Techniques and tools for gathering information
Techniques and tools for gathering information

Source: own elaboration

The focus group technique was used. This method of gathering information consists of group sessions in which participants discuss various topics in a relaxed and informal environment (Domínguez Sánchez-Pinilla & Davila Legerén, 2008).

This technique strategically focuses on those elements and questions relevant in the research that encourage participants to talk and interact with each other (Domínguez Sánchez-Pinilla & Davila Legerén, 2008). For this reason, a guide of discussion topics with semi-structured questions was considered; however, as suggested by the focus group technique, new questions were asked based on the emerging themes since one of the notions of the focus group assumes that information is constructed from interaction (Heritage, 2004).

To structure the group discussions, a guide was built that included a brief introduction and 7 guiding questions: (a) To begin, which are the advantages of using the subway?, (b) What are the disadvantages of using the subway?, (c) How do you think people relate to each other in the metro, in other words, what is the dynamics among passengers like?, (d) Which norms of safety and coexistence of the subway do you know?, (e). Which norms do you think passengers comply with?, (f). Which norms do you think passengers transgress?, and (g) To conclude this meeting, Do you have any comments to add that something that was not covered?

To collect more information about the participants, they were asked to complete a self-administered questionnaire that included the following topics: gender, age, frequency using the subway, schooling, perception of one’s economic class, and political ideology.


Four focus groups were created using the criterion of maximum variability. The project director coordinated the focus groups, and there was always a team member who wrote down. The groups met at a university in the city of Buenos Aires. The sessions were held in a relaxed atmosphere, without interruption, and were provided with snacks.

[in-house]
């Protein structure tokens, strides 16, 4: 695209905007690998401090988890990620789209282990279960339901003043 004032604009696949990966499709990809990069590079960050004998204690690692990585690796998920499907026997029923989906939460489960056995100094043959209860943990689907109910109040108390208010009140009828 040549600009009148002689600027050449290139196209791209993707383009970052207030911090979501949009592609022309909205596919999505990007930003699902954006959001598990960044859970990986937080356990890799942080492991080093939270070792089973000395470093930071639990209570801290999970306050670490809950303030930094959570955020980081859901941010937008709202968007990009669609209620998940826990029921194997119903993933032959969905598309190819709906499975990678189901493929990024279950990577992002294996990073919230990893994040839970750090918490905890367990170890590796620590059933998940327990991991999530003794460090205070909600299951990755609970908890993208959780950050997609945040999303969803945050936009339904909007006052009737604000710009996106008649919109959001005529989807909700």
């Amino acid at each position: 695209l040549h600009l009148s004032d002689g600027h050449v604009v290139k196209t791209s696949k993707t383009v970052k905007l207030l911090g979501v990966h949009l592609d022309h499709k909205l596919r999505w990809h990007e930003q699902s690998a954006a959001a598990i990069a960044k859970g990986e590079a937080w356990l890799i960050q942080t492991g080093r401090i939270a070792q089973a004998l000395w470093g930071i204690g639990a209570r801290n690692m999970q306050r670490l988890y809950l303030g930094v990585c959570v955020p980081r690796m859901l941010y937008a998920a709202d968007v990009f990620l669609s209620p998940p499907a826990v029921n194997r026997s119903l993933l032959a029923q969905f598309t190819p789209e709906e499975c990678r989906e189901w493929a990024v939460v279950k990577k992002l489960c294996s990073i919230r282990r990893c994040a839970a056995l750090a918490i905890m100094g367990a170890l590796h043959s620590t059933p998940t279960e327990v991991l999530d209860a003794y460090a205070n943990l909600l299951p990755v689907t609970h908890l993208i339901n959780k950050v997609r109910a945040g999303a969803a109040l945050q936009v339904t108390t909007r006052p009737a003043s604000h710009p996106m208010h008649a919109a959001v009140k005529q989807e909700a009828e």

The activities lasted 60 to 90 minutes. The group discussions were audio-recorded and then transcribed for later analysis. Additionally, as mentioned above, the moderators wrote down during the activities to make easier the understanding of gestures and attitudes of the participants. At the end of each discussion group, the participants answered a self-administered questionnaire.

The Ethics Committee of the University approved the research project that frames this study. The participants were asked to sign an informed consent, which described the activity that was to be carried out, clarified that their participation was anonymous and voluntary, and that the results would only be used for academic purposes.

Data analysis

The analysis of the information was based on the transcription (Onwuegbuzie et al., 2011) and was processed with the Atlas Ti, a software able to segment the data into units, codify the data, and build theory (Muñoz Justicia, 2005). The Grounded Theory was used to analyze the data. The theory derived from data collected in a systematic way was analyzed through a research process. This method does not arise from a preconceived theory but begins with an area of study and allows the theory to emerge from the data. To do so, it is necessary to focus on the material collected, and at the same time, have creativity to be able to capture the complexity of the subject to be analyzed. It is also necessary to always be open to the possibility of recoding the examined material (Strauss & Corbin, 2002).